The 2012 Consumer Electronics Show: A Better Way?

Every time I stepped from the slow elevator onto the casino floor at Harrah's, where Stereophile's editors spent their sleepless nights, my hatred for Las Vegas was revitalized. It felt like some kind of bad joke: Oh god, I'm still here. I would turn right and see the same flashing lights, the same low ceilings, the same people—still sitting, still smoking, still hoping, still staring blank-faced into spinning screens of cherries, spades, and jokers—and I would wonder why.

And later, after navigating the long lines and crowded elevators at the Venetian, which housed most of the annual Consumer Electronics Show's high-end audio exhibits, I walked the seemingly endless halls, praying for invisibility, bobbing and weaving through dealers, distributors, manufacturers, and reps, who would inevitably see me, smile, and pull me into their suite.

"It's great to see you, too, but I'm supposed to be covering budget amplification."

"Ah, but we have this $10,000 amplifier . . ."

Once free, I would begin my search again. I would remind myself of the room number I'd been heading for prior to being abducted, realize that that room was not on this floor at all, double back, this time declining the elevators in favor of running down the stairs—because the stairs have got to be faster—to the 28th floor, then take a fast elevator and its tedious opera excerpts down to the lobby, and snake through the casinos, through the smoke, past manufacturers announcing angrily, impatiently, that no one from Stereophile has visited their rooms, past the long legs, the short skirts, the cleavage, wondering why.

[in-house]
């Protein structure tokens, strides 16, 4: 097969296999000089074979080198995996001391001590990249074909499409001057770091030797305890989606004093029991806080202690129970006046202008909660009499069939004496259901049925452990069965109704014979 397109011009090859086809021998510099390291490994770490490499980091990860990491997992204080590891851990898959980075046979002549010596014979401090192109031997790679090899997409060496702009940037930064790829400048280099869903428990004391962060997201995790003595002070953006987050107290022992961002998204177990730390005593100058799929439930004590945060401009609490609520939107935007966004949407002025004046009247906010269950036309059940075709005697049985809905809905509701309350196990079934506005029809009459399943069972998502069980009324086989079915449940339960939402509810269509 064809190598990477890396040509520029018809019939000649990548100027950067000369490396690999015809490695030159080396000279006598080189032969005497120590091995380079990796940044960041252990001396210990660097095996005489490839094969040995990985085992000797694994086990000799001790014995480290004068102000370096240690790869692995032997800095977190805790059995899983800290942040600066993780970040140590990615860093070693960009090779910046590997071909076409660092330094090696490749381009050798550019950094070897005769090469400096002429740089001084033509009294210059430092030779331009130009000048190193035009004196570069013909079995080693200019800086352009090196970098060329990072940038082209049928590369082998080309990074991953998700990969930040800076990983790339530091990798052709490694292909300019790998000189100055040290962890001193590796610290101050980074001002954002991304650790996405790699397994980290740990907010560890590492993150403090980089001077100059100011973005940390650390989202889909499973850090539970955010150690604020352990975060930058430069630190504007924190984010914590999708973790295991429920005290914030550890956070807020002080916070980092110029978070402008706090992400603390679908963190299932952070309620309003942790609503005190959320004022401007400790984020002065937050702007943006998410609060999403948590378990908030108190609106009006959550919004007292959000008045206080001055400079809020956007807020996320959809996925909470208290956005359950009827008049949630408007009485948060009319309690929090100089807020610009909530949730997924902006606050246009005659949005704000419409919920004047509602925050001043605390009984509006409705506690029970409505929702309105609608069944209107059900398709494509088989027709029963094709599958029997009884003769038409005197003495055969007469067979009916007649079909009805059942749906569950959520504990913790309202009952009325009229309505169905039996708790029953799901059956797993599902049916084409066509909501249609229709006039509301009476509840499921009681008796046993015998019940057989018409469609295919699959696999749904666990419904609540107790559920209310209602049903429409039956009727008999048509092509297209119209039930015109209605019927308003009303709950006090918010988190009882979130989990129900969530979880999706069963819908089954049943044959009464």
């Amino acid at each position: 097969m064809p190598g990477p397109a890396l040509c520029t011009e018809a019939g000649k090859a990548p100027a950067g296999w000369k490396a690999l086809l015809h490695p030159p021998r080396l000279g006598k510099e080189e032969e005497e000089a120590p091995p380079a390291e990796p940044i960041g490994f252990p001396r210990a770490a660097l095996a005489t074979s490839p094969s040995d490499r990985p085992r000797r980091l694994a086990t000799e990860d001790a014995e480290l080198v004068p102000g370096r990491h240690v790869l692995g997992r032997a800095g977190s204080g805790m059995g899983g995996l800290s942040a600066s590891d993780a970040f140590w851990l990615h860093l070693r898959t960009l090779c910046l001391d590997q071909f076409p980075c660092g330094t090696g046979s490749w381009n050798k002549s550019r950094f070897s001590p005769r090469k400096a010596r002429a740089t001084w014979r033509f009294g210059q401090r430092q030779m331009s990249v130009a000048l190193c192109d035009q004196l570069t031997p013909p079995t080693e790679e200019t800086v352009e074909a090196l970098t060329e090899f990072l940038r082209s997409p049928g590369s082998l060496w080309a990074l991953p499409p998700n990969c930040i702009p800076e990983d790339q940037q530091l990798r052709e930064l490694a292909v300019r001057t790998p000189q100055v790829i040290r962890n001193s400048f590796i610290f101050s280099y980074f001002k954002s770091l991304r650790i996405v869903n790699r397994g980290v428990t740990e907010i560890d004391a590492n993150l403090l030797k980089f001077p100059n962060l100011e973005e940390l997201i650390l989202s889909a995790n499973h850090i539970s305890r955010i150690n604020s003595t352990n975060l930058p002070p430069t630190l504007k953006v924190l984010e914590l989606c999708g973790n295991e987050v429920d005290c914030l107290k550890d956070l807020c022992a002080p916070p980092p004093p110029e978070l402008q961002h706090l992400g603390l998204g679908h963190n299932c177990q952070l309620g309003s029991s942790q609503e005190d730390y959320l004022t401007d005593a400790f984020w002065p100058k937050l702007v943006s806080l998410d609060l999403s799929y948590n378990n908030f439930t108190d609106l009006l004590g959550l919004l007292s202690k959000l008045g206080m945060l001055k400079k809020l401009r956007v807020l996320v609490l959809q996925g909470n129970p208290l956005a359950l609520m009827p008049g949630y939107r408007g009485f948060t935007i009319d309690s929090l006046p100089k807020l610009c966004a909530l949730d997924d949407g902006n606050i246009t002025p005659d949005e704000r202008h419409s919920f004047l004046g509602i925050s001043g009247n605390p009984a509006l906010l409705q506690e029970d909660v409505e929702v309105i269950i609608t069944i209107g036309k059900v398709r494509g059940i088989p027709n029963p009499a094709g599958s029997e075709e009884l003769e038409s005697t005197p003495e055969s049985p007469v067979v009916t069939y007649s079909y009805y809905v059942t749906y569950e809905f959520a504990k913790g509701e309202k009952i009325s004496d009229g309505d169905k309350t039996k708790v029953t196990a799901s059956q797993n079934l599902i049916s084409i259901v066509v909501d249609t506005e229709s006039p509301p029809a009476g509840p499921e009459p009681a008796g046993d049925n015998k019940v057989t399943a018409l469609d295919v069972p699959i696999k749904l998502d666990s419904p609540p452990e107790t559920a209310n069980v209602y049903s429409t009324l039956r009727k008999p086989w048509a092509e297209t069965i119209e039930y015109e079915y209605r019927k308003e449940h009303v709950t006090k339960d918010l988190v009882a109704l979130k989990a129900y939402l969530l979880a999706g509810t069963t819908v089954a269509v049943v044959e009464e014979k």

Why? Most people visit Las Vegas in search of money, sex, drugs, or simple escape. But why are we here? Why do we do this? Does it have to be this way? Is anyone happy? Is this fun? Is this love? Do we do this for love?

Maybe this is just work: one way of making money.

CES 2012 had its redeeming moments. I was thankful for running into Anton Dotson, an especially kind and thoughtful person and a lover of wine, music, and hi-fi, who for the past several years has exhibited at T.H.E. Show (a fringe event held at The Flamingo) as NFS (Not For Sale) Audio, recharging minds, bodies, ears, and souls with music, a smile, and a glass of something delicious.

In Dotson's room, nothing is for sale. People are invited to come in, relax, have a drink, enjoy a discussion, or just listen to music. No favors are asked of you, no so-called "long-term loans" extended under the table and around sideways glances—"Because we all know no one's making a lot of money in this business," said one manufacturer—no words spoken that would make you feel in any way uncomfortable or out of place.

Why does Dotson do this? He does this, it seems clear to me, because he knows no other way. He does it out of love.

Anton Dotson enjoys being a part of T.H.E. Show for many reasons. He especially notes the camaraderie among exhibitors, the willingness to share resources, the after-hours parties at which guests are invited to enter exhibit rooms, recordings of music in hand, and listen for as long as they like.